If you want something for your arm to read, I would pick the Garmin 910XT.
The main difference between heart rate monitor sensors is water resistance for swimming, or not.
Otherwise, for precision the best are those that are wrapped around the chest.
Fitbit - it's also on my list.
The advantage it will give, is the steps over the day presented on a daily graph, so one can identify which periods of the day are the lowest in movement, and with an 80/20 rule, injecting movement onto those areas will give an immediate boost to overall movement.
As a final notice, the golden rule for weight loss is it's about 70% nutrition, and 30% exercise. I can totally confirm this with my own experince, the first three months here on SP, I just ignored all the articles and warnings to do exercise, and I continued to do zero exercise. I was just changing my nutrition, and first tracking it, then staying in the calorie range. In three months I lost about 12 kg (26lbs).
As for tracking in general, I think this is really good, and any kind of tracking you, will improve on your healthy life.
To try something new:
I filled a Kolb LSI learning test, and looked what is my preferred way of learning. And then I choose the advices from the other learning approaches, and teamed up with people from those areas. At the beginning it is slow, but on the long term it improves me a lot.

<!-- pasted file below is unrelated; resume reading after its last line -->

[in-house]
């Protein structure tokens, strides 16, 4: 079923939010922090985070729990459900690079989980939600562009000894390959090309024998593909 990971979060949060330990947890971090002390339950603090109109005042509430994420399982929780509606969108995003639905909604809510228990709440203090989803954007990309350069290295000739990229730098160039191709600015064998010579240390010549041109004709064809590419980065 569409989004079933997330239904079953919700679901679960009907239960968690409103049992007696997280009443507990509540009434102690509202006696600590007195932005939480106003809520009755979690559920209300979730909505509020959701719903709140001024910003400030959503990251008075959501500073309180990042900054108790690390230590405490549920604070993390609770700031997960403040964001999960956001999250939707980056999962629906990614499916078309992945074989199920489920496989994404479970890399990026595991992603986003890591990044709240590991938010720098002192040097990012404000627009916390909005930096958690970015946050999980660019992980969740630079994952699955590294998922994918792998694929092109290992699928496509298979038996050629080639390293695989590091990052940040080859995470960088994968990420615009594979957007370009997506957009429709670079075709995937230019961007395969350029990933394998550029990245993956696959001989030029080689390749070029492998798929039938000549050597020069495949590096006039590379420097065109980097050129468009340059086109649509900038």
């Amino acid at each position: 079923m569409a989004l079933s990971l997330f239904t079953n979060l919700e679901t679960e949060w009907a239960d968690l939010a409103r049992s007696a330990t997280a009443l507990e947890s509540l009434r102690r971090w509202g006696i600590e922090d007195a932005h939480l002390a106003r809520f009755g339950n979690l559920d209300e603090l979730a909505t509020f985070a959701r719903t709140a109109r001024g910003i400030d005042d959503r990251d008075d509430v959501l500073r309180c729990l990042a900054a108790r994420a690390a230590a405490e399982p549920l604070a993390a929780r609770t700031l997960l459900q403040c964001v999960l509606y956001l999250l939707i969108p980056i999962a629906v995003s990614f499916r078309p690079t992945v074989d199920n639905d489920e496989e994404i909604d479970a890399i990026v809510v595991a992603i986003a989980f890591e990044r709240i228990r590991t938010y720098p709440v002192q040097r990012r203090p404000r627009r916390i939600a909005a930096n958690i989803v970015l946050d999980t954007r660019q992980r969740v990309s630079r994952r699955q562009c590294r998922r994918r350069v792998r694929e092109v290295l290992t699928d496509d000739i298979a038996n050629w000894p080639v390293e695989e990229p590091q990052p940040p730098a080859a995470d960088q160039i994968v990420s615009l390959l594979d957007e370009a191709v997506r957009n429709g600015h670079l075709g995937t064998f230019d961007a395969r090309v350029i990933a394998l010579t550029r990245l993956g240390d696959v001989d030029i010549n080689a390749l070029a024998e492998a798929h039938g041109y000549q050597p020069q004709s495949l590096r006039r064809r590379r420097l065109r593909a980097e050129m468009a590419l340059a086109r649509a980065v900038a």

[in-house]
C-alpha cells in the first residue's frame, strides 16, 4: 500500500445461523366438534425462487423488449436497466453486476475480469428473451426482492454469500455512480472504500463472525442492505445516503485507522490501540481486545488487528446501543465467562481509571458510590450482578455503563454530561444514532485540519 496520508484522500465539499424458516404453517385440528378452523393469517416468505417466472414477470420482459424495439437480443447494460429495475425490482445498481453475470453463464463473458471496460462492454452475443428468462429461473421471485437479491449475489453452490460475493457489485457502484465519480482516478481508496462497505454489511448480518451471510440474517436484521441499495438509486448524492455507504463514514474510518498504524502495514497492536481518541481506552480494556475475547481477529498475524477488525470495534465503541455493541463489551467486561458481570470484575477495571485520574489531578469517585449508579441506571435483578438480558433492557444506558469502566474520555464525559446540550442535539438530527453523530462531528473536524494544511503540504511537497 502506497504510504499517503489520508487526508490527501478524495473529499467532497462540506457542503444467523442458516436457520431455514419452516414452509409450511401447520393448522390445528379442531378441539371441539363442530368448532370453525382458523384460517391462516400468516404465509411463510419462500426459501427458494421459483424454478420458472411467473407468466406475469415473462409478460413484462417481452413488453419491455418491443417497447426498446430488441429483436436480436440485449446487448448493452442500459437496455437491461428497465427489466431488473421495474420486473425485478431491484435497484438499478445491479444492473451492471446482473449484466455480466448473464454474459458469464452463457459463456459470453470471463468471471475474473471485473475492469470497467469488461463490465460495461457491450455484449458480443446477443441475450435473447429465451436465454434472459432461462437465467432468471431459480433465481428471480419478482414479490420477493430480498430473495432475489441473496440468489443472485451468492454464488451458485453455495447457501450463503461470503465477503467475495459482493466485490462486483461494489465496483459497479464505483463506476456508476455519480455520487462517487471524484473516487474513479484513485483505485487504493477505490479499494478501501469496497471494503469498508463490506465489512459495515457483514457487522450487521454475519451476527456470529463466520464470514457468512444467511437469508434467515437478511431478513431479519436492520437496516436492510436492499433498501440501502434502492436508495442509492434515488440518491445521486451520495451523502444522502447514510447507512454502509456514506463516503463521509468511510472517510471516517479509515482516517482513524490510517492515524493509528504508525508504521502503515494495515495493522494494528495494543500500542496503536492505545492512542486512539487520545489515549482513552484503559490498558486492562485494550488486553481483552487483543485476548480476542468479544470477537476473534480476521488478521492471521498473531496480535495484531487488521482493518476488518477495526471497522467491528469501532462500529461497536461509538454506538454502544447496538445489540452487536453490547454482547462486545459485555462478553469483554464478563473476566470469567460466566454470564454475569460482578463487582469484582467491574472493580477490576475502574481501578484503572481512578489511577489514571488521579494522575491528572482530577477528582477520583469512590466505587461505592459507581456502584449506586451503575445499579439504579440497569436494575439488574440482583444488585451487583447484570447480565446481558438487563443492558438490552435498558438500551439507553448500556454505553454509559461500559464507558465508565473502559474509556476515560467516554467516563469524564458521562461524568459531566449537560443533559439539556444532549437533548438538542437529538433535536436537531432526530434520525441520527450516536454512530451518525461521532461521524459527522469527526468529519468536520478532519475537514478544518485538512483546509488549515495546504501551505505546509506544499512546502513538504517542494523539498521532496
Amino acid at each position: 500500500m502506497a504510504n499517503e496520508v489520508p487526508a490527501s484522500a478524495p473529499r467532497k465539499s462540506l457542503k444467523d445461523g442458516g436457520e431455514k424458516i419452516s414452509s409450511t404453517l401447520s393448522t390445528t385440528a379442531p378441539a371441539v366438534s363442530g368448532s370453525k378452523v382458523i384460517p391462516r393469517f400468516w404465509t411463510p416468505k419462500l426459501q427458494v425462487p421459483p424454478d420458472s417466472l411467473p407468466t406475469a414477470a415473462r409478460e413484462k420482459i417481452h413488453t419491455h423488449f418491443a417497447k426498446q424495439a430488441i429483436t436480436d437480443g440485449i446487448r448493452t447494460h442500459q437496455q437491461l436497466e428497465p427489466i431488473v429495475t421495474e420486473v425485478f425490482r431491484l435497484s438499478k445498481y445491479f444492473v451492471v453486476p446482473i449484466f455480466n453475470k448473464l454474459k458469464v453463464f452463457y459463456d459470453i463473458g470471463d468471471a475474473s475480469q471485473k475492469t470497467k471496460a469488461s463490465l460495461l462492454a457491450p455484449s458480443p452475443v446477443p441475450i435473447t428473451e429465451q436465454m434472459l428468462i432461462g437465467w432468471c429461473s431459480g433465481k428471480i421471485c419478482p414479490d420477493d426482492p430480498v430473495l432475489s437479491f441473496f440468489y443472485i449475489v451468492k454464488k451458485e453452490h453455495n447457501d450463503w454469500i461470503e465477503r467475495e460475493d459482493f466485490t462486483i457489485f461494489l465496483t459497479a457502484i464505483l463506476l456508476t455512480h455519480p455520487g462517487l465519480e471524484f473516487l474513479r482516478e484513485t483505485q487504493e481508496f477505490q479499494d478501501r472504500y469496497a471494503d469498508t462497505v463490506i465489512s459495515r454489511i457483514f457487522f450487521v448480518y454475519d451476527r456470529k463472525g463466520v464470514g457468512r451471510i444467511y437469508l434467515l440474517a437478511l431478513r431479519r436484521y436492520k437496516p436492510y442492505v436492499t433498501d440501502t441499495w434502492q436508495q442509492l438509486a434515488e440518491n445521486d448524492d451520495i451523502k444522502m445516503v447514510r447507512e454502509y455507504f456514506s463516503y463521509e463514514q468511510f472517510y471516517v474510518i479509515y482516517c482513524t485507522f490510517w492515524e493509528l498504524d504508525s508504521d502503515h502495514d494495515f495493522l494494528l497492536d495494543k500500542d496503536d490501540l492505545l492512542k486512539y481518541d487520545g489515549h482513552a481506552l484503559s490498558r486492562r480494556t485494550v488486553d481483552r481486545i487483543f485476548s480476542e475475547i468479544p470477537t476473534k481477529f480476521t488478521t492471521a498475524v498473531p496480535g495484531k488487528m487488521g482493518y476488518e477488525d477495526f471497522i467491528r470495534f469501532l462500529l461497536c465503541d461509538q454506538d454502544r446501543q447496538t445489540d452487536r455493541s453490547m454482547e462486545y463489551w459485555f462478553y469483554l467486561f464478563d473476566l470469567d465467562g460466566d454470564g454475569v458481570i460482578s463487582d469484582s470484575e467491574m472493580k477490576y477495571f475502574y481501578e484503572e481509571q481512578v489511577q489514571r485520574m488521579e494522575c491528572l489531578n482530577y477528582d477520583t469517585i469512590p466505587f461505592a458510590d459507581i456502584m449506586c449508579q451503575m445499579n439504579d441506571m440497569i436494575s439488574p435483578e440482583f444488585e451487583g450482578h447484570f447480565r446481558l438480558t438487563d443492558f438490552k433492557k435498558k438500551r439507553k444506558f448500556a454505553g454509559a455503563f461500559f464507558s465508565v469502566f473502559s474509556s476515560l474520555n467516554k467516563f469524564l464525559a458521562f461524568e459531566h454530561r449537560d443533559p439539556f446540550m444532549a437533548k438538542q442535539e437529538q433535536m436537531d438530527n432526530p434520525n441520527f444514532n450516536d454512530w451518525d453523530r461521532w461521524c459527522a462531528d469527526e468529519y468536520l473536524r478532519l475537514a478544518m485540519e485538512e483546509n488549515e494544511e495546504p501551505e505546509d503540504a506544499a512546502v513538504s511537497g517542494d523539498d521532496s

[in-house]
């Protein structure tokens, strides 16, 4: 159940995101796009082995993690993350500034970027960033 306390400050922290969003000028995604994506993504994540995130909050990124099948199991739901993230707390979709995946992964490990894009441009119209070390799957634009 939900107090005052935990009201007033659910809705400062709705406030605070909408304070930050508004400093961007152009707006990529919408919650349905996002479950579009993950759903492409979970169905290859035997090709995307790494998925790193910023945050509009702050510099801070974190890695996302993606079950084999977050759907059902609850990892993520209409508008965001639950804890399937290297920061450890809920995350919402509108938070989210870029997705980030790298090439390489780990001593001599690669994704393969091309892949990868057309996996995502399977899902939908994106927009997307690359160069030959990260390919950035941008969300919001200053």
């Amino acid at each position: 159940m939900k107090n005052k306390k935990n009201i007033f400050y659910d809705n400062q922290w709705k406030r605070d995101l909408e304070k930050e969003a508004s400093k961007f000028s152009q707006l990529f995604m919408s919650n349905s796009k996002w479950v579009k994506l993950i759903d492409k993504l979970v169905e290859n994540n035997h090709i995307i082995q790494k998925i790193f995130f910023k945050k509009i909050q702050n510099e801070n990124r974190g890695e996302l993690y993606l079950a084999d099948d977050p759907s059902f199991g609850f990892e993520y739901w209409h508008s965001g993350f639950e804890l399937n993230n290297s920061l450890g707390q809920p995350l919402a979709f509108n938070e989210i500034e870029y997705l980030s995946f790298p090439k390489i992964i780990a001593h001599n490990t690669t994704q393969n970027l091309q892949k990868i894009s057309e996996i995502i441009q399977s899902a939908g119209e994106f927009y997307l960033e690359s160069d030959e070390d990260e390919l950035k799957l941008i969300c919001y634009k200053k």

For example, my highest points are in Accomodating, and it recommended to work with data, test theories. Therefore tracking, and analysing my data, improves for me always a lot, in whatever area of my life I look at, healthy lifestyle, projects at work, my finances.
1987 days ago
I also ditched a BodyBugg for the same reason as Nat. It really only works for activities with rhythmic arm motions like walking or elliptical -but only if you use the arm handles. You will find the same issue with iphone apps and anything else that relies on an accelerometer for motion based activity detection (which it sounds like that is also the mytrak). I did notice the new device on BL and wondered if it incorporated a heart rate monitor. The one thing that those devises do well is show you how little you burn when you sit at a desk job. That is really the only usefullness I found with it. When I wore the BB along with my Garmin HRM for a walk or run, the BB overestimated my calories. I found it frustrating and demotivating that every week it would calculate my deficit and then when I put in my loss it would tell me I need to do a better job of tracking my food because my loss didn't equal my deficit. Grrr. Sold that sucker on Ebay.